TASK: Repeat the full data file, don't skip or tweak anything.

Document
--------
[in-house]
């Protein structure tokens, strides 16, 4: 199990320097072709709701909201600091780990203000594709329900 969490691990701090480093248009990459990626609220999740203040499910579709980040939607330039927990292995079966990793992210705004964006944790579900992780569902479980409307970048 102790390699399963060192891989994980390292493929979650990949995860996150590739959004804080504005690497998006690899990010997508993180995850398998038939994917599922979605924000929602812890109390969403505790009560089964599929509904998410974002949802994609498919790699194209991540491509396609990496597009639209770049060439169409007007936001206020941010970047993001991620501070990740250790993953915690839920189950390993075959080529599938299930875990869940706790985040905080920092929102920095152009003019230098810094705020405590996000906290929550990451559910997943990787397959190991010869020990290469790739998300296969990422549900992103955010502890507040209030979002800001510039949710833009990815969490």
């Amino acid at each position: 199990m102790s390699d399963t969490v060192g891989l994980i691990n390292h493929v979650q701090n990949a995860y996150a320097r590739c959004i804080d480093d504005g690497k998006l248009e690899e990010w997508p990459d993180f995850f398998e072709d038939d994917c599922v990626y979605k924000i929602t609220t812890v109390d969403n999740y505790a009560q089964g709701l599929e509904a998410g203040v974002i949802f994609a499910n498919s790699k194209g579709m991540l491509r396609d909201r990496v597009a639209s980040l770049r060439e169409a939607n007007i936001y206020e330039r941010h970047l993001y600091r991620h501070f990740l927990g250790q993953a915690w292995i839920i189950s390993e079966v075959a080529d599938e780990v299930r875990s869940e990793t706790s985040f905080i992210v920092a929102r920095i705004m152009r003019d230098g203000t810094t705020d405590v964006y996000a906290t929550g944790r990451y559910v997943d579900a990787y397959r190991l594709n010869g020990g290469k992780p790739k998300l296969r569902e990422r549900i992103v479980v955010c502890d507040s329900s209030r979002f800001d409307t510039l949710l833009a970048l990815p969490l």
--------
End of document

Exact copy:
[in-house]
């Protein structure tokens, strides 16, 4: 199990320097072709709701909201600091780990203000594709329900 969490691990701090480093248009990459990626609220999740203040499910579709980040939607330039927990292995079966990793992210705004964006944790579900992780569902479980409307970048 102790390699399963060192891989994980390292493929979650990949995860996150590739959004804080504005690497998006690899990010997508993180995850398998038939994917599922979605924000929602812890109390969403505790009560089964599929509904998410974002949802994609498919790699194209991540491509396609990496597009639209770049060439169409007007936001206020941010970047993001991620501070990740250790993953915690839920189950390993075959080529599938299930875990869940706790985040905080920092929102920095152009003019230098810094705020405590996000906290929550990451559910997943990787397959190991010869020990290469790739998300296969990422549900992103955010502890507040209030979002800001510039949710833009990815969490």
């Amino acid at each position: 199990m102790s390699d399963t969490v060192g891989l994980i691990n390292h493929v979650q701090n990949a995860y996150a320097r590739c959004i804080d480093d504005g690497k998006l248009e690899e990010w997508p990459d993180f995850f398998e072709d038939d994917c599922v990626y979605k924000i929602t609220t812890v109390d969403n999740y505790a009560q089964g709701l599929e509904a998410g203040v974002i949802f994609a499910n498919s790699k194209g579709m991540l491509r396609d909201r990496v597009a639209s980040l770049r060439e169409a939607n007007i936001y206020e330039r941010h970047l993001y600091r991620h501070f990740l927990g250790q993953a915690w292995i839920i189950s390993e079966v075959a080529d599938e780990v299930r875990s869940e990793t706790s985040f905080i992210v920092a929102r920095i705004m152009r003019d230098g203000t810094t705020d405590v964006y996000a906290t929550g944790r990451y559910v997943d579900a990787y397959r190991l594709n010869g020990g290469k992780p790739k998300l296969r569902e990422r549900i992103v479980v955010c502890d507040s329900s209030r979002f800001d409307t510039l949710l833009a970048l990815p969490l």